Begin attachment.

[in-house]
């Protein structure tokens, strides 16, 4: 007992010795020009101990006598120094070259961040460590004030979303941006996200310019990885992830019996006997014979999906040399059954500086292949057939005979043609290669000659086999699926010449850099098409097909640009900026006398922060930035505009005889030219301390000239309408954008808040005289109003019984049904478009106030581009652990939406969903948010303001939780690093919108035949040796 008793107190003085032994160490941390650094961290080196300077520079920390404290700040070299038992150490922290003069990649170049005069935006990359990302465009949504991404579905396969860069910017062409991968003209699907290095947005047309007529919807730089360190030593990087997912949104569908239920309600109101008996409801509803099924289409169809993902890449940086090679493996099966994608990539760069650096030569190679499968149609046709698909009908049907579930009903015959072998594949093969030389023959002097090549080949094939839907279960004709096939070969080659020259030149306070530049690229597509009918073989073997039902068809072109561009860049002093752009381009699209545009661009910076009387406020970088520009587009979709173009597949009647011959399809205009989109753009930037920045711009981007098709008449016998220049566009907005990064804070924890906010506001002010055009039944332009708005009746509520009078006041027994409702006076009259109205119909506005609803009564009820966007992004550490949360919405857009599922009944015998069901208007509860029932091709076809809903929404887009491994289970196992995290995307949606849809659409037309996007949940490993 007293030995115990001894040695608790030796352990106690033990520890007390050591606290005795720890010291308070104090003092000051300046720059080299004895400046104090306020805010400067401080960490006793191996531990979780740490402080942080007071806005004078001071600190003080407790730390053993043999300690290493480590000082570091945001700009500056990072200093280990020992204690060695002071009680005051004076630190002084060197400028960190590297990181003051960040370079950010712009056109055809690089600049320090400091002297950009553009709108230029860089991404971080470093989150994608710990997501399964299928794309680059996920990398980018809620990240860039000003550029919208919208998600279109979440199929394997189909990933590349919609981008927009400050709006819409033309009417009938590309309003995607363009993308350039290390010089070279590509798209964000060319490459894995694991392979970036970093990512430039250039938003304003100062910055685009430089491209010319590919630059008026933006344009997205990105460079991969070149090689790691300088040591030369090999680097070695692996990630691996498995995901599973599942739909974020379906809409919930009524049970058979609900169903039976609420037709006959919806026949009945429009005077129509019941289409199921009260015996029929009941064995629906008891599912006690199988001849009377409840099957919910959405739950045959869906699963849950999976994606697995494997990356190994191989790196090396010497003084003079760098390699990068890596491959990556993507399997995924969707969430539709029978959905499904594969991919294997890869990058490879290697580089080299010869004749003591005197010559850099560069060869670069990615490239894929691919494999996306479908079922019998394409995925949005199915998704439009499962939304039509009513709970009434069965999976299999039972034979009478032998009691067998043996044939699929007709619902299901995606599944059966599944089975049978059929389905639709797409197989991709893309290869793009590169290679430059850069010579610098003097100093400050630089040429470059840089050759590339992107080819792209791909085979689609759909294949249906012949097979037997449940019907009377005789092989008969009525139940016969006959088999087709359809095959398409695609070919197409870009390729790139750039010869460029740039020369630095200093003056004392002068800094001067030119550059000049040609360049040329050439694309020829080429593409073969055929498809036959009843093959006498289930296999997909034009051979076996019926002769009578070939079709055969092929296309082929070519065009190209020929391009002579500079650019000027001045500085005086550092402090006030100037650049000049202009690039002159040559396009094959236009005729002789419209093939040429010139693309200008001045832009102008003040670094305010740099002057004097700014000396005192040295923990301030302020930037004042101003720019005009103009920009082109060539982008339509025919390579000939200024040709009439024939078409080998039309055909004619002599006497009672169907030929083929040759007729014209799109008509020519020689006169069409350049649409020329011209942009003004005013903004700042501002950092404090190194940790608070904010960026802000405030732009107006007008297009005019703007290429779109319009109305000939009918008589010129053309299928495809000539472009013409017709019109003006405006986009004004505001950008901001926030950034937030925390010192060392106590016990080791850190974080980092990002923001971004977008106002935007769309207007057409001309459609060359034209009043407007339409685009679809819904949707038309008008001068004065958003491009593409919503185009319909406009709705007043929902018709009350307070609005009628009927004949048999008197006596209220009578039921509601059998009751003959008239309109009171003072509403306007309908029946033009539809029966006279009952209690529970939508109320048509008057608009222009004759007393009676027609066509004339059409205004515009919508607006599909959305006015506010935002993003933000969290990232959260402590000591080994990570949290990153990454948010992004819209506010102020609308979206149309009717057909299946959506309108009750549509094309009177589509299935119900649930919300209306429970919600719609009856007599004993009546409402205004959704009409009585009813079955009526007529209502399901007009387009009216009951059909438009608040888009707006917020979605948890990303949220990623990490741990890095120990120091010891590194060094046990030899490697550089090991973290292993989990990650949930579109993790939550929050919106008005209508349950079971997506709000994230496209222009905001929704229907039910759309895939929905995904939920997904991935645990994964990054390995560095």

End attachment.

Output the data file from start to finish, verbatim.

[in-house]
């Protein structure tokens, strides 16, 4: 007992010795020009101990006598120094070259961040460590004030979303941006996200310019990885992830019996006997014979999906040399059954500086292949057939005979043609290669000659086999699926010449850099098409097909640009900026006398922060930035505009005889030219301390000239309408954008808040005289109003019984049904478009106030581009652990939406969903948010303001939780690093919108035949040796 008793107190003085032994160490941390650094961290080196300077520079920390404290700040070299038992150490922290003069990649170049005069935006990359990302465009949504991404579905396969860069910017062409991968003209699907290095947005047309007529919807730089360190030593990087997912949104569908239920309600109101008996409801509803099924289409169809993902890449940086090679493996099966994608990539760069650096030569190679499968149609046709698909009908049907579930009903015959072998594949093969030389023959002097090549080949094939839907279960004709096939070969080659020259030149306070530049690229597509009918073989073997039902068809072109561009860049002093752009381009699209545009661009910076009387406020970088520009587009979709173009597949009647011959399809205009989109753009930037920045711009981007098709008449016998220049566009907005990064804070924890906010506001002010055009039944332009708005009746509520009078006041027994409702006076009259109205119909506005609803009564009820966007992004550490949360919405857009599922009944015998069901208007509860029932091709076809809903929404887009491994289970196992995290995307949606849809659409037309996007949940490993 007293030995115990001894040695608790030796352990106690033990520890007390050591606290005795720890010291308070104090003092000051300046720059080299004895400046104090306020805010400067401080960490006793191996531990979780740490402080942080007071806005004078001071600190003080407790730390053993043999300690290493480590000082570091945001700009500056990072200093280990020992204690060695002071009680005051004076630190002084060197400028960190590297990181003051960040370079950010712009056109055809690089600049320090400091002297950009553009709108230029860089991404971080470093989150994608710990997501399964299928794309680059996920990398980018809620990240860039000003550029919208919208998600279109979440199929394997189909990933590349919609981008927009400050709006819409033309009417009938590309309003995607363009993308350039290390010089070279590509798209964000060319490459894995694991392979970036970093990512430039250039938003304003100062910055685009430089491209010319590919630059008026933006344009997205990105460079991969070149090689790691300088040591030369090999680097070695692996990630691996498995995901599973599942739909974020379906809409919930009524049970058979609900169903039976609420037709006959919806026949009945429009005077129509019941289409199921009260015996029929009941064995629906008891599912006690199988001849009377409840099957919910959405739950045959869906699963849950999976994606697995494997990356190994191989790196090396010497003084003079760098390699990068890596491959990556993507399997995924969707969430539709029978959905499904594969991919294997890869990058490879290697580089080299010869004749003591005197010559850099560069060869670069990615490239894929691919494999996306479908079922019998394409995925949005199915998704439009499962939304039509009513709970009434069965999976299999039972034979009478032998009691067998043996044939699929007709619902299901995606599944059966599944089975049978059929389905639709797409197989991709893309290869793009590169290679430059850069010579610098003097100093400050630089040429470059840089050759590339992107080819792209791909085979689609759909294949249906012949097979037997449940019907009377005789092989008969009525139940016969006959088999087709359809095959398409695609070919197409870009390729790139750039010869460029740039020369630095200093003056004392002068800094001067030119550059000049040609360049040329050439694309020829080429593409073969055929498809036959009843093959006498289930296999997909034009051979076996019926002769009578070939079709055969092929296309082929070519065009190209020929391009002579500079650019000027001045500085005086550092402090006030100037650049000049202009690039002159040559396009094959236009005729002789419209093939040429010139693309200008001045832009102008003040670094305010740099002057004097700014000396005192040295923990301030302020930037004042101003720019005009103009920009082109060539982008339509025919390579000939200024040709009439024939078409080998039309055909004619002599006497009672169907030929083929040759007729014209799109008509020519020689006169069409350049649409020329011209942009003004005013903004700042501002950092404090190194940790608070904010960026802000405030732009107006007008297009005019703007290429779109319009109305000939009918008589010129053309299928495809000539472009013409017709019109003006405006986009004004505001950008901001926030950034937030925390010192060392106590016990080791850190974080980092990002923001971004977008106002935007769309207007057409001309459609060359034209009043407007339409685009679809819904949707038309008008001068004065958003491009593409919503185009319909406009709705007043929902018709009350307070609005009628009927004949048999008197006596209220009578039921509601059998009751003959008239309109009171003072509403306007309908029946033009539809029966006279009952209690529970939508109320048509008057608009222009004759007393009676027609066509004339059409205004515009919508607006599909959305006015506010935002993003933000969290990232959260402590000591080994990570949290990153990454948010992004819209506010102020609308979206149309009717057909299946959506309108009750549509094309009177589509299935119900649930919300209306429970919600719609009856007599004993009546409402205004959704009409009585009813079955009526007529209502399901007009387009009216009951059909438009608040888009707006917020979605948890990303949220990623990490741990890095120990120091010891590194060094046990030899490697550089090991973290292993989990990650949930579109993790939550929050919106008005209508349950079971997506709000994230496209222009905001929704229907039910759309895939929905995904939920997904991935645990994964990054390995560095």